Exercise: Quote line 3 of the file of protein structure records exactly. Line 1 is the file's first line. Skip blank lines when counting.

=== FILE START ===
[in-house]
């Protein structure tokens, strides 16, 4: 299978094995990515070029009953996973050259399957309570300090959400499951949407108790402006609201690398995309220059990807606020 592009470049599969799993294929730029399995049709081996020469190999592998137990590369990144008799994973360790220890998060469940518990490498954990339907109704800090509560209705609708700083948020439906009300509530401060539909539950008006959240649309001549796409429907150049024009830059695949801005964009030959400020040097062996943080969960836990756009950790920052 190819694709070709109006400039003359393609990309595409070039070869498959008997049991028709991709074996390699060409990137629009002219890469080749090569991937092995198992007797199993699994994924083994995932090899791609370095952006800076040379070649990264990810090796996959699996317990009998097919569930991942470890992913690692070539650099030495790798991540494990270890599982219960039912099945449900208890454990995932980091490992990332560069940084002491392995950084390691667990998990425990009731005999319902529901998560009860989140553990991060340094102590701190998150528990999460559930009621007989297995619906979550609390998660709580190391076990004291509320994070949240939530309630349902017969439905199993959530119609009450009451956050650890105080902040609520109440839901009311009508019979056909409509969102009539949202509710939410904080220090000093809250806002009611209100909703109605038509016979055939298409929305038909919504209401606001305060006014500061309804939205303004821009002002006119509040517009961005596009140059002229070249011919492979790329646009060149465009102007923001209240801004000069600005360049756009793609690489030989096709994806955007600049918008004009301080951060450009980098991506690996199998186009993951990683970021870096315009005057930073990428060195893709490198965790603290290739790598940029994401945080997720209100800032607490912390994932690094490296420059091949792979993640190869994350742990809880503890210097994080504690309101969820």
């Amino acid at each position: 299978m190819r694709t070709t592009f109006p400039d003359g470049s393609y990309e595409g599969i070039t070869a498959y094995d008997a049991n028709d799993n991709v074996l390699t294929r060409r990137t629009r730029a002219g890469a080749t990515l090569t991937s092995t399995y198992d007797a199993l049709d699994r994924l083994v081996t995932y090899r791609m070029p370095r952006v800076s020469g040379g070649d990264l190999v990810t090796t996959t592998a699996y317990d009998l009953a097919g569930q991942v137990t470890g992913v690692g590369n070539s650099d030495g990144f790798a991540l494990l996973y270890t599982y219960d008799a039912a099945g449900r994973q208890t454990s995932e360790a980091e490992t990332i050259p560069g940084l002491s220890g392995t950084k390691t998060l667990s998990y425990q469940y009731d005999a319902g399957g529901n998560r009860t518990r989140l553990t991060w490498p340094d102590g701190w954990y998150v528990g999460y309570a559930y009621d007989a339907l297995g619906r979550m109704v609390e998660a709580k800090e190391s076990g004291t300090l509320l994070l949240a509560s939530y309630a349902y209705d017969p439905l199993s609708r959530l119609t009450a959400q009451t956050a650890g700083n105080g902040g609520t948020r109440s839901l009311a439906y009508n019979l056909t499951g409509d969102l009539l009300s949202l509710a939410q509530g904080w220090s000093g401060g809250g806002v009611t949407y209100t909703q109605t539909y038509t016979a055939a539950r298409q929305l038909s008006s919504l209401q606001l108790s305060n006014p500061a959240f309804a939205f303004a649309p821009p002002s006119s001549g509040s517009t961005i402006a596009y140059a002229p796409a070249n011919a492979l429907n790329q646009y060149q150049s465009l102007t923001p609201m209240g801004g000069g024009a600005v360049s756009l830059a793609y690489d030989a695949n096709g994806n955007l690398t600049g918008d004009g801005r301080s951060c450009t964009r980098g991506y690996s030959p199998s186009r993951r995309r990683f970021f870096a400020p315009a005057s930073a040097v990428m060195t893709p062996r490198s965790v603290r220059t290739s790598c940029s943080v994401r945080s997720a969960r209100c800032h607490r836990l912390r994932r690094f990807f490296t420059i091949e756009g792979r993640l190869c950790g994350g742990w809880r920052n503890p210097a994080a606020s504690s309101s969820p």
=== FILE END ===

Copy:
């Amino acid at each position: 299978m190819r694709t070709t592009f109006p400039d003359g470049s393609y990309e595409g599969i070039t070869a498959y094995d008997a049991n028709d799993n991709v074996l390699t294929r060409r990137t629009r730029a002219g890469a080749t990515l090569t991937s092995t399995y198992d007797a199993l049709d699994r994924l083994v081996t995932y090899r791609m070029p370095r952006v800076s020469g040379g070649d990264l190999v990810t090796t996959t592998a699996y317990d009998l009953a097919g569930q991942v137990t470890g992913v690692g590369n070539s650099d030495g990144f790798a991540l494990l996973y270890t599982y219960d008799a039912a099945g449900r994973q208890t454990s995932e360790a980091e490992t990332i050259p560069g940084l002491s220890g392995t950084k390691t998060l667990s998990y425990q469940y009731d005999a319902g399957g529901n998560r009860t518990r989140l553990t991060w490498p340094d102590g701190w954990y998150v528990g999460y309570a559930y009621d007989a339907l297995g619906r979550m109704v609390e998660a709580k800090e190391s076990g004291t300090l509320l994070l949240a509560s939530y309630a349902y209705d017969p439905l199993s609708r959530l119609t009450a959400q009451t956050a650890g700083n105080g902040g609520t948020r109440s839901l009311a439906y009508n019979l056909t499951g409509d969102l009539l009300s949202l509710a939410q509530g904080w220090s000093g401060g809250g806002v009611t949407y209100t909703q109605t539909y038509t016979a055939a539950r298409q929305l038909s008006s919504l209401q606001l108790s305060n006014p500061a959240f309804a939205f303004a649309p821009p002002s006119s001549g509040s517009t961005i402006a596009y140059a002229p796409a070249n011919a492979l429907n790329q646009y060149q150049s465009l102007t923001p609201m209240g801004g000069g024009a600005v360049s756009l830059a793609y690489d030989a695949n096709g994806n955007l690398t600049g918008d004009g801005r301080s951060c450009t964009r980098g991506y690996s030959p199998s186009r993951r995309r990683f970021f870096a400020p315009a005057s930073a040097v990428m060195t893709p062996r490198s965790v603290r220059t290739s790598c940029s943080v994401r945080s997720a969960r209100c800032h607490r836990l912390r994932r690094f990807f490296t420059i091949e756009g792979r993640l190869c950790g994350g742990w809880r920052n503890p210097a994080a606020s504690s309101s969820p």